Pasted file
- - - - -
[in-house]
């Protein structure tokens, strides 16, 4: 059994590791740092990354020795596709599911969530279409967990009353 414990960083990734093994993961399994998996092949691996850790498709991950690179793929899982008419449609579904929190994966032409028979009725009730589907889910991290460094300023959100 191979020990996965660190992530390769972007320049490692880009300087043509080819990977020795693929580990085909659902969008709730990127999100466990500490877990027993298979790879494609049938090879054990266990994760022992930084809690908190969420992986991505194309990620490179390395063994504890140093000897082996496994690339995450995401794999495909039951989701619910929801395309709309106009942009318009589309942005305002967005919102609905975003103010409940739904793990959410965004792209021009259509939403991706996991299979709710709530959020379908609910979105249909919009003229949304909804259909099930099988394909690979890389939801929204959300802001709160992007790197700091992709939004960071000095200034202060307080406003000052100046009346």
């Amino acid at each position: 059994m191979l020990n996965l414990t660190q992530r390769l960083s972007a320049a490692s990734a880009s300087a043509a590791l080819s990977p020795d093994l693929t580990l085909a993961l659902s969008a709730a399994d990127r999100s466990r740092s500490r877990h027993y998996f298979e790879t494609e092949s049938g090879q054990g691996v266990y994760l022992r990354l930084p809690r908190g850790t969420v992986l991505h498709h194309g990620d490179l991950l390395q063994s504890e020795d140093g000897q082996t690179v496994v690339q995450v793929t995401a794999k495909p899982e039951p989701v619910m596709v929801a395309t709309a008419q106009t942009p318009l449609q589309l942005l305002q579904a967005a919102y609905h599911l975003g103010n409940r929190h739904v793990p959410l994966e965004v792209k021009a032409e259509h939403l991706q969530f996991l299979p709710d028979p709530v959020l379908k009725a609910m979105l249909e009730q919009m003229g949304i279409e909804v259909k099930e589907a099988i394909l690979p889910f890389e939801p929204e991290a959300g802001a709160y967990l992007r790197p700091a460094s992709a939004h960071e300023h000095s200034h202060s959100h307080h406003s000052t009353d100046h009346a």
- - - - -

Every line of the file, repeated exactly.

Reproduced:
[in-house]
């Protein structure tokens, strides 16, 4: 059994590791740092990354020795596709599911969530279409967990009353 414990960083990734093994993961399994998996092949691996850790498709991950690179793929899982008419449609579904929190994966032409028979009725009730589907889910991290460094300023959100 191979020990996965660190992530390769972007320049490692880009300087043509080819990977020795693929580990085909659902969008709730990127999100466990500490877990027993298979790879494609049938090879054990266990994760022992930084809690908190969420992986991505194309990620490179390395063994504890140093000897082996496994690339995450995401794999495909039951989701619910929801395309709309106009942009318009589309942005305002967005919102609905975003103010409940739904793990959410965004792209021009259509939403991706996991299979709710709530959020379908609910979105249909919009003229949304909804259909099930099988394909690979890389939801929204959300802001709160992007790197700091992709939004960071000095200034202060307080406003000052100046009346």
């Amino acid at each position: 059994m191979l020990n996965l414990t660190q992530r390769l960083s972007a320049a490692s990734a880009s300087a043509a590791l080819s990977p020795d093994l693929t580990l085909a993961l659902s969008a709730a399994d990127r999100s466990r740092s500490r877990h027993y998996f298979e790879t494609e092949s049938g090879q054990g691996v266990y994760l022992r990354l930084p809690r908190g850790t969420v992986l991505h498709h194309g990620d490179l991950l390395q063994s504890e020795d140093g000897q082996t690179v496994v690339q995450v793929t995401a794999k495909p899982e039951p989701v619910m596709v929801a395309t709309a008419q106009t942009p318009l449609q589309l942005l305002q579904a967005a919102y609905h599911l975003g103010n409940r929190h739904v793990p959410l994966e965004v792209k021009a032409e259509h939403l991706q969530f996991l299979p709710d028979p709530v959020l379908k009725a609910m979105l249909e009730q919009m003229g949304i279409e909804v259909k099930e589907a099988i394909l690979p889910f890389e939801p929204e991290a959300g802001a709160y967990l992007r790197p700091a460094s992709a939004h960071e300023h000095s200034h202060s959100h307080h406003s000052t009353d100046h009346a």